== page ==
Engagement approaches for young children in the Early Years Foundation Stage – Dr. Carolyn Blackburn, Senior Research Fellow, School of Education and Social Work, Birmingham City University

 

The following case study of a young child attending a specialist early years setting highlights the engagement and inquiry-based approach to re-engaging children in learning through use of the CLDD tools alongside the Early Years Foundation Stage statutory framework (EYFS). Additional tools for observation and monitoring of young children’s learning and development are helpful for early years practitioners in supporting children with complex needs as they allow practitioners to record children’s progress in greater detail more closely matched to the small step progress often reported by practitioners for children with complex needs (Blackburn, 2014; Blackburn and Aubrey, 2016)

Simon was aged four-years and two-months-old, and has a developmental age of 12-18 months, according to teacher assessment against the development goals of the EYFS. He is diagnosed Fragile X Syndrome, and Global Developmental Delay. He needed particular support with communication, especially in relation to social interaction, expressive and receptive communication skills. He engaged in sensory seeking/calming behaviour (inattention, hyperactivity, vocal outbursts, hand twisting, flapping, twirling). He was attending a specialist resource centre alongside a mainstream early years setting.  The specialist resource centre were participants in the multi-site international trial for the CLDD engagement materials and this case study examples their approach to using the materials.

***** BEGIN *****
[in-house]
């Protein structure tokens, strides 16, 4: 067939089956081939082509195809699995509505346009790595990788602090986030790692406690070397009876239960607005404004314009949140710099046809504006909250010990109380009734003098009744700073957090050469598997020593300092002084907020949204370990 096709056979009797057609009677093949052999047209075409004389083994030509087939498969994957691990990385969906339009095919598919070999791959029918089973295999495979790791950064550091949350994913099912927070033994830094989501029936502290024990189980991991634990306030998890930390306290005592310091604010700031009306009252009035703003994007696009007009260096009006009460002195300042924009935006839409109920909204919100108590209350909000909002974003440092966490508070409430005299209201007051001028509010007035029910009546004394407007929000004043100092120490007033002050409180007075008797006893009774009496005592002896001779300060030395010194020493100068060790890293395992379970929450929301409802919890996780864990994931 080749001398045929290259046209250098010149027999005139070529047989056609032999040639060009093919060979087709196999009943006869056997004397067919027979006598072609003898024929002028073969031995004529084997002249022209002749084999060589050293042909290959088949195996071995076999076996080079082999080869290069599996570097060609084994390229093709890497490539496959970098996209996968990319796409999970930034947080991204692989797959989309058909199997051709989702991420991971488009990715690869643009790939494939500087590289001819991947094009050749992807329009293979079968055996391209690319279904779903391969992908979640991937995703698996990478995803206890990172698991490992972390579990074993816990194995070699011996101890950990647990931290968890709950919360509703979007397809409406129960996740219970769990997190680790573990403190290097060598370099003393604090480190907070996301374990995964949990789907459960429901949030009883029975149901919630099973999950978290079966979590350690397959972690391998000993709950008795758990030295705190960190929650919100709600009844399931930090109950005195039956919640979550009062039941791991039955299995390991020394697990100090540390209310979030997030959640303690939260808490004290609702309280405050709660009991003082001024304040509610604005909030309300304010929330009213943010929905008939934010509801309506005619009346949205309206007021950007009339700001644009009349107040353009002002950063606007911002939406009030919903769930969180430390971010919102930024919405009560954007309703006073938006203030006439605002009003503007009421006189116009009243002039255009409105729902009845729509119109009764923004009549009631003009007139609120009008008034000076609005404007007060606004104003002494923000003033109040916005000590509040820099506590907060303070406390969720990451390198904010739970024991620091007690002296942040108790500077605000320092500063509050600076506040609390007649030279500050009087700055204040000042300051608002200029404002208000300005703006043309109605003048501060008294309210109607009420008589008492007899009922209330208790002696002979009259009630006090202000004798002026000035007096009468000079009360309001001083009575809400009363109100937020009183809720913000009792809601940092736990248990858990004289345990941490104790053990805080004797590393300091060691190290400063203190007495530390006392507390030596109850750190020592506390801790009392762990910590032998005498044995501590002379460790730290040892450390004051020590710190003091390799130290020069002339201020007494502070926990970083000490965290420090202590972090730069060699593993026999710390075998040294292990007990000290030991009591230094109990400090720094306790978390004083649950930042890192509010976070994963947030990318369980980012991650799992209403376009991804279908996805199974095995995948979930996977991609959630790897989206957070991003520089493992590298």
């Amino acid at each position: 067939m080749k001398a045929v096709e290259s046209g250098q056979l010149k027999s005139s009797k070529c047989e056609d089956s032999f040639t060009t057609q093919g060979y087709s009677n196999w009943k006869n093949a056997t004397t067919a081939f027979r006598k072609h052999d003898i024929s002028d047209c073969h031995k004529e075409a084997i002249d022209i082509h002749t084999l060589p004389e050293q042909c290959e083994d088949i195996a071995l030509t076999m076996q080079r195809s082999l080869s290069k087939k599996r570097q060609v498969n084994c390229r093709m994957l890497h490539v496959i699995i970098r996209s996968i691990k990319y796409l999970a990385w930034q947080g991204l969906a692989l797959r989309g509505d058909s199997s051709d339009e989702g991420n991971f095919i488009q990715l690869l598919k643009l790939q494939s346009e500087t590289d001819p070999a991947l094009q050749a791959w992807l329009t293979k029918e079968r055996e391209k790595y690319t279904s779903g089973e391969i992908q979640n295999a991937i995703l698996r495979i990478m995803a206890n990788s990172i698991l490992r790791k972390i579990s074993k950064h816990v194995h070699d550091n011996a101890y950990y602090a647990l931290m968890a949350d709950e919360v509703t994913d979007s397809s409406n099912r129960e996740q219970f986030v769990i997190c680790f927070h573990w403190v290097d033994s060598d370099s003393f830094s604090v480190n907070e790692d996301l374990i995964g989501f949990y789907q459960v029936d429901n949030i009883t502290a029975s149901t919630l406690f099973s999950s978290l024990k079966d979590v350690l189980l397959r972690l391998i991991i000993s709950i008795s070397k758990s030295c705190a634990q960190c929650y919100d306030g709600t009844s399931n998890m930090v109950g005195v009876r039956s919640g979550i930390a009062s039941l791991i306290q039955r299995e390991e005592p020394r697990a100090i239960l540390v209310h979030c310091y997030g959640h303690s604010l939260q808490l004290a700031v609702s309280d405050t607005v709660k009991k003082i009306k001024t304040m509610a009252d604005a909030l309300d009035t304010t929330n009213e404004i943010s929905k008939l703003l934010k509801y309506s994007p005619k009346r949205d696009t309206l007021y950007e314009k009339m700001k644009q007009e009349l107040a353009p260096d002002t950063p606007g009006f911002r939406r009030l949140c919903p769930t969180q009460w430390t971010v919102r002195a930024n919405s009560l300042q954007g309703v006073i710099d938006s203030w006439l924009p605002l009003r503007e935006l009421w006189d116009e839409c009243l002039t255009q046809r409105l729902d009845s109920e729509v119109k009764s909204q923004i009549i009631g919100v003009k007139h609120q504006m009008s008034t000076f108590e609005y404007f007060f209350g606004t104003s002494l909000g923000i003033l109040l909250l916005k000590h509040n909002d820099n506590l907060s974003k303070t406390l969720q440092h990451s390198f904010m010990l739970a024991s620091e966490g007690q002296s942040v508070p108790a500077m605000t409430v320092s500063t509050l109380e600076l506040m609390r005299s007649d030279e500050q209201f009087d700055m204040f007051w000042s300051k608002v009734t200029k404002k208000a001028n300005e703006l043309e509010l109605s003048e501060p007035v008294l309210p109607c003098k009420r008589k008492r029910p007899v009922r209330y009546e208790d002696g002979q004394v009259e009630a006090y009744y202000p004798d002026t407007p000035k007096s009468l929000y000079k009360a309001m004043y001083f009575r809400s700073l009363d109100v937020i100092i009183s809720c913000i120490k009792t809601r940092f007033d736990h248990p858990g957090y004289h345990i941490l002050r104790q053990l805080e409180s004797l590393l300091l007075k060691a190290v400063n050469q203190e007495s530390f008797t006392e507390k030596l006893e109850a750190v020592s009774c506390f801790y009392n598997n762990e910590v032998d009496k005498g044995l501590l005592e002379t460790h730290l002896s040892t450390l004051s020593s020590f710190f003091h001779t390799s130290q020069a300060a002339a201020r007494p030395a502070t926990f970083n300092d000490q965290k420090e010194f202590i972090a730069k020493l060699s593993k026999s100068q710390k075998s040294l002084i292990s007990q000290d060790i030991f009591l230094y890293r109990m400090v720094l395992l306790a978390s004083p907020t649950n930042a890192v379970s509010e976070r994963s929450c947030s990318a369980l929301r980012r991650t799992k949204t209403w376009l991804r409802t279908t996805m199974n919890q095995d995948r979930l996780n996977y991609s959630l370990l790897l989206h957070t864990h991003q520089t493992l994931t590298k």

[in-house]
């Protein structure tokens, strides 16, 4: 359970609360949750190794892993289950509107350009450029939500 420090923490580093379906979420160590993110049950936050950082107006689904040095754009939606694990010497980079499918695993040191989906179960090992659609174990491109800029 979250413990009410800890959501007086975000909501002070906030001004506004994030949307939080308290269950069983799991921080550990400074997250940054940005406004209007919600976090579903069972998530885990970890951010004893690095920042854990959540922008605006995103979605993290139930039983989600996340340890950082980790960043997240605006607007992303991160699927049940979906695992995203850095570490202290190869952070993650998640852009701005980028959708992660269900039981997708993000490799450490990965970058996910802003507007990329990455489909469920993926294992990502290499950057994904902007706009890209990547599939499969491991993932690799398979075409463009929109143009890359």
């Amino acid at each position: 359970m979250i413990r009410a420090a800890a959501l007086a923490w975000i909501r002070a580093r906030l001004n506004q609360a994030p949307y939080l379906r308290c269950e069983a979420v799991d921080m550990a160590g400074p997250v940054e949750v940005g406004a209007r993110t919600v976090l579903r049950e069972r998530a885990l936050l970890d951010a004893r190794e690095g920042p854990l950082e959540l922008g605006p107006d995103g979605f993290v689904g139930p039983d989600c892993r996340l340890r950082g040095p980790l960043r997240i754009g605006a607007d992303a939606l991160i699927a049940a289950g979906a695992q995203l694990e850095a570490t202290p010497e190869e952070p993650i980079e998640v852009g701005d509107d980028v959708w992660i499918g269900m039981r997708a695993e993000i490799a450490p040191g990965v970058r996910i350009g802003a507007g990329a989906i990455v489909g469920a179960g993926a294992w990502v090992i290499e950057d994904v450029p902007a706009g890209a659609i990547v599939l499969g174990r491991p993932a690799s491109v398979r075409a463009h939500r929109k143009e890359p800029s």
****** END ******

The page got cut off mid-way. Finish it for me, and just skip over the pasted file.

At the time of the project, his teacher’s main concern was regression in skills over a period of several months. For example, whereas previously he had shown some peer interaction, participating in circle time, joint attention sharing with adults, at the time of the setting’s involvement in the project, he was spending the majority of his time pacing the room while vocalising, mouthing a variety of objects and other solitary activities was of particular concern for his teacher: ‘I find it really hard, because I’ve never taught a child like this ever, not in mainstream settings, not here. We’ve tried everything. Nothing works consistently.’

She was concerned that the amount of time he spent in sensory seeking/calming behaviours limited his engagement with the environment and activities, not to mention the adults and peers available to him ¬ therefore, this limited his ability to learn and develop. She was eager to find a way to re-engage him in learning, play and interaction with others.

Simon’s engagement profile was completed during his participation in a painting session as he had shown sustained interest and high levels of engagement during previous painting sessions. During one painting session, his teacher observed that he demonstrated engagement in all seven of the indicators in the profile.  This profile, was shared with other practitioners, therapists and multi-disciplinary colleagues who supported Simon, other settings he attended and Simon’s family. It was used to provide a picture of Simon’s engagement behaviour, and therefore, what adults could look for when he was fully engaged in an activity of high interest as shown below in Figure 1.